The Standard of Care Definitions on COVID-19 Pharmacological Clinical Trials: A Systematic Review.
Addis A., Amato L., Cruciani F., Saulle R., De Crescenzo F., Mitrova Z., Vecchi S., Perrone F., Davoli M.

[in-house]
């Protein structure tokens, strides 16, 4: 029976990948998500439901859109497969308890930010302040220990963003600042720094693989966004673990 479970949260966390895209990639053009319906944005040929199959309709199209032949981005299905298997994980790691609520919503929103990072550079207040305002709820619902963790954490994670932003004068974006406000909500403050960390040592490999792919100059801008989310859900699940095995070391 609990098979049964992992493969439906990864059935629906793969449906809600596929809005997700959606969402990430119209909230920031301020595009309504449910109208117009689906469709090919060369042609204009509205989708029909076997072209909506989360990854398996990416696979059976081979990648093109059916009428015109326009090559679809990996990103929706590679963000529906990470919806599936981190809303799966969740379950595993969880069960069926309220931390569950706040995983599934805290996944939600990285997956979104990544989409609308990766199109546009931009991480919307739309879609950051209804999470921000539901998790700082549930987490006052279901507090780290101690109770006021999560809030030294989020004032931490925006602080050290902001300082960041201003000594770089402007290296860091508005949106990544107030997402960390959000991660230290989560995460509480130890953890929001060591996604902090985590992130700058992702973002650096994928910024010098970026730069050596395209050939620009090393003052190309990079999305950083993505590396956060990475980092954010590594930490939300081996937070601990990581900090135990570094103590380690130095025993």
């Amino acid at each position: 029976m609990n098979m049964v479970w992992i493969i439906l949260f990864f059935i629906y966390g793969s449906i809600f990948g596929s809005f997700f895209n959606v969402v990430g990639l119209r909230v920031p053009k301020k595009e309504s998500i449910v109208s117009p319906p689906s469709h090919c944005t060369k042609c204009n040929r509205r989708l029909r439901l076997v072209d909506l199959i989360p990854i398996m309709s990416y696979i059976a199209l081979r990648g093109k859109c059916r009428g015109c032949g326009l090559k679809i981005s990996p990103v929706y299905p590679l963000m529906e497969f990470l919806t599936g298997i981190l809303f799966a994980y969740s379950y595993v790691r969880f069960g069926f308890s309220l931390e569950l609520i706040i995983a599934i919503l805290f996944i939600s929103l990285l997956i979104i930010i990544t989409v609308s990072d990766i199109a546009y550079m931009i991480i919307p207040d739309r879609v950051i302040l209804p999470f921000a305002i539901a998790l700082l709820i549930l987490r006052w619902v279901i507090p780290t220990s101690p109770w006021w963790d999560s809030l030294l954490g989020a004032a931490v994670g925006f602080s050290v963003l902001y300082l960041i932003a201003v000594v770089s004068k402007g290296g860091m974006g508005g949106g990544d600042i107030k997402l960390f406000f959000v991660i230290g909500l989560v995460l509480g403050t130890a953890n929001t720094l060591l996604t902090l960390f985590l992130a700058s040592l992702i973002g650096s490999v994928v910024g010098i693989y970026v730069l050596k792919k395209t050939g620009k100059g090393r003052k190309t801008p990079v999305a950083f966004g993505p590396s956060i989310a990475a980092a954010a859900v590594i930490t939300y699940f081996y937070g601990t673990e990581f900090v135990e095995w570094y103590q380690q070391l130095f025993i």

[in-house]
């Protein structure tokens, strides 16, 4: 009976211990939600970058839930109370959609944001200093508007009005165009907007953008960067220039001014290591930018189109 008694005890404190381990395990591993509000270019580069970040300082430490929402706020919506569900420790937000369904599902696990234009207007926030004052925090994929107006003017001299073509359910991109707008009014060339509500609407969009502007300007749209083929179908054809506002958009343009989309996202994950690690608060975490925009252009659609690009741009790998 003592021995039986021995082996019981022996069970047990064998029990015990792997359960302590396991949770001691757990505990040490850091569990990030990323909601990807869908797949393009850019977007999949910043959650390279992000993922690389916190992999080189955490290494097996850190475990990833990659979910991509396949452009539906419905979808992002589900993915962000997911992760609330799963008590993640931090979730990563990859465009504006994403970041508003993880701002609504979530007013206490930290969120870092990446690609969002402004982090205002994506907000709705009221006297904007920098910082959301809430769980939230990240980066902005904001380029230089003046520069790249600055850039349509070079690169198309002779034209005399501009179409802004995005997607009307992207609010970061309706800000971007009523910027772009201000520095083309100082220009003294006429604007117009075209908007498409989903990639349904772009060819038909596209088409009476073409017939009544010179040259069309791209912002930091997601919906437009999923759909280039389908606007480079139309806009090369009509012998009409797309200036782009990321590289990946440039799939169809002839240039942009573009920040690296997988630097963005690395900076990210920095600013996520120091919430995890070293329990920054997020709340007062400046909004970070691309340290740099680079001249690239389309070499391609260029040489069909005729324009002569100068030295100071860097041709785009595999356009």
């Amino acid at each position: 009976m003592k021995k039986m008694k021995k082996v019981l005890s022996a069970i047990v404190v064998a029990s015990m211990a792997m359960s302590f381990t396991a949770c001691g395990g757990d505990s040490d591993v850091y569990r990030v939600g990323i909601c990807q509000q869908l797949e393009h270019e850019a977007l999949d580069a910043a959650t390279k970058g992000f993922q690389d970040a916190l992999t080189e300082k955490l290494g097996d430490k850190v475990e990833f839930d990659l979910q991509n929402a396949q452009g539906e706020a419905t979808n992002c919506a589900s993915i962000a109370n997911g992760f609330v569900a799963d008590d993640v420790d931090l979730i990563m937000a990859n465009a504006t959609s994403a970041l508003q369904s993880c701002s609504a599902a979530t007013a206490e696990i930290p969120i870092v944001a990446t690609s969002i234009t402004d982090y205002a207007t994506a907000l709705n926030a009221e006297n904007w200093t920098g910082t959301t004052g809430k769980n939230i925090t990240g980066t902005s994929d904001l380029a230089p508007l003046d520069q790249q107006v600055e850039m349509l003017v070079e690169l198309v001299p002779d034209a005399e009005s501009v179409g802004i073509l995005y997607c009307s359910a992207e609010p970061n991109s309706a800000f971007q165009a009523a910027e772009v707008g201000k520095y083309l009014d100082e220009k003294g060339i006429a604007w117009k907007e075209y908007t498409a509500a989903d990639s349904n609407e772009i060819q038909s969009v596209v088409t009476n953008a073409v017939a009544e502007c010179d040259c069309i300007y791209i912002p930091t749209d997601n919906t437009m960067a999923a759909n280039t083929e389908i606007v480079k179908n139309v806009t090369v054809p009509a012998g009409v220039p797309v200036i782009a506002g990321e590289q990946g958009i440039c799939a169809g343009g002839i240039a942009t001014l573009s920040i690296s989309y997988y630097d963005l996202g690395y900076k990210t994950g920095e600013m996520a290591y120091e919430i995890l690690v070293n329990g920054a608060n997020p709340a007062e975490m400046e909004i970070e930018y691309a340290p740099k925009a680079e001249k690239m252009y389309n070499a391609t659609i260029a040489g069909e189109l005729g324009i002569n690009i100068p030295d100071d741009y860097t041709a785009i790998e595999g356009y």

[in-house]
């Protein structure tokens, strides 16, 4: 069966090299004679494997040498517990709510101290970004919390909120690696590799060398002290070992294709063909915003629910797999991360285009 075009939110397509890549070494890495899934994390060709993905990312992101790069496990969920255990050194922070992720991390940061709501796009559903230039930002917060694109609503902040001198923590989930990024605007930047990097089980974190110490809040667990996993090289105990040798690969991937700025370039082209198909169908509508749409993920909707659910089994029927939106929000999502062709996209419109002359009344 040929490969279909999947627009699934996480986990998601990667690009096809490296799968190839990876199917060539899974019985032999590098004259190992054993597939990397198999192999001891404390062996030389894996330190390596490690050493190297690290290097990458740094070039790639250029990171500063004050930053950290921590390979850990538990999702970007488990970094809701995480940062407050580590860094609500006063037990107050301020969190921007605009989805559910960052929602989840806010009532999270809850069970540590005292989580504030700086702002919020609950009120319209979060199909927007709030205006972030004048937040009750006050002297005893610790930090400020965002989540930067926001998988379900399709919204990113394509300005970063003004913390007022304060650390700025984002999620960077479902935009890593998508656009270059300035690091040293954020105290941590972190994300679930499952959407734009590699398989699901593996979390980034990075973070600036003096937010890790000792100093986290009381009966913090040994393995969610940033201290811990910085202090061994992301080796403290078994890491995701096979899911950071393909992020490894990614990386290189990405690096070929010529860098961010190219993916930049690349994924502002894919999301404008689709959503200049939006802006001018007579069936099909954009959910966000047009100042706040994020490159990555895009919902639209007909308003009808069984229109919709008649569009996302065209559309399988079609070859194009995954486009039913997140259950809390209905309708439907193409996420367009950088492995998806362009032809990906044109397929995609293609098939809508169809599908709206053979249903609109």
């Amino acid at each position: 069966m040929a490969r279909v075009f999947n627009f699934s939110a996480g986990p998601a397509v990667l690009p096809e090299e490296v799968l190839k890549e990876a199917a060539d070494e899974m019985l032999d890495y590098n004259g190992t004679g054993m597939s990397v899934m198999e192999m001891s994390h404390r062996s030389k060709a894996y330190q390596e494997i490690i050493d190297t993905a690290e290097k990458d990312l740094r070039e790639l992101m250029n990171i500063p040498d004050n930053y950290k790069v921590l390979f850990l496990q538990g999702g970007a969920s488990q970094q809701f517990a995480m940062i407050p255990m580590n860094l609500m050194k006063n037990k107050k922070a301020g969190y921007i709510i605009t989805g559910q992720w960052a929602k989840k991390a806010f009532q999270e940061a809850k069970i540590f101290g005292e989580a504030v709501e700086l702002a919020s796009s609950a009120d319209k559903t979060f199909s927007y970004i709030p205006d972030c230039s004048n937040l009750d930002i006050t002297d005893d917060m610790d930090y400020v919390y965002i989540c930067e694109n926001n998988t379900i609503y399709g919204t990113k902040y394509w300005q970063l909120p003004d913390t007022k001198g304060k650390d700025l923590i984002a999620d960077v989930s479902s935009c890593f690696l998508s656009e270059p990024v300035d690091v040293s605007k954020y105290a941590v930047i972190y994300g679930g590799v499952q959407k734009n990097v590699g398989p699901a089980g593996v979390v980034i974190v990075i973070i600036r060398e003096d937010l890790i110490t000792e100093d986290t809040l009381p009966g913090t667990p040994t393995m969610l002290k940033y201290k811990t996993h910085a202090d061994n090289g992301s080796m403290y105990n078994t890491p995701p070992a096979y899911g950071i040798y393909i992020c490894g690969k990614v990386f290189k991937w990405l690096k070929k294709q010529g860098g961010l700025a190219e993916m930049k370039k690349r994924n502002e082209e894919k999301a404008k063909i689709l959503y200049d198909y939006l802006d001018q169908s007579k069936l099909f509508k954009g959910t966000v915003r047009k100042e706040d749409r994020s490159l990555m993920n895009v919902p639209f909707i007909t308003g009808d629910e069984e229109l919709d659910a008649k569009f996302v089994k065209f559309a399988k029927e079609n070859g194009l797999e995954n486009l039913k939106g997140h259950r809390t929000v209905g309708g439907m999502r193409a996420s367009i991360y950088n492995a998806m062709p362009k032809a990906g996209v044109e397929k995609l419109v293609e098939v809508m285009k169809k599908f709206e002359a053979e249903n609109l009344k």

Background: Standard of Care (SoC) has been used with different significance across Randomized Clinical Trials (RCTs) on the treatment of Covid-19. In the context of a living systematic review on pharmacological interventions for COVID-19, we assessed the characteristics of the SoC adopted in the published RCTs. Methods: We performed a systematic review searching Medline, Pubmed, Embase, Cochrane Covid-19 register, international trial registers, medRxiv, bioRxiv, and arXiv up to April 10, 2021. We included all RCTs comparing any pharmacological intervention for Covid-19 against any drugs, placebo, or SoC. All trials selected have been classified as studies with SoC including treatments under investigation for COVID-19 (SoC+); studies with SoC without specifications regarding the potential therapies allowed (SoC-); studies including as control groups Placebo (P) or active controls (A+). Results: We included in our analysis 144 RCTs, comprising 78,319 patients. Most of these trials included SoC (108; 75.0%); some in all arms of the study (69.7%) or just as independent comparators (30.3%). Treatments under investigation for COVID-19 in other trials were included in the SoC (SoC+) in 67 cases (62.0%), Thirty-one different therapeutic agents (alone or in combination) were counted within the studies with SoC+: mostly hydroxychloroquine or chloroquine (28), lopinavir/ritonavir (20) or azithromycin (16). No specification was given regarding treatment allowed in the control groups (SoC-) in 41 studies (38.0%). Conclusion: Our analysis shows that the findings emerging from several clinical trials regarding the efficacy and safety of pharmacological intervention for COVID-19 might be jeopardized by the quality of control arms.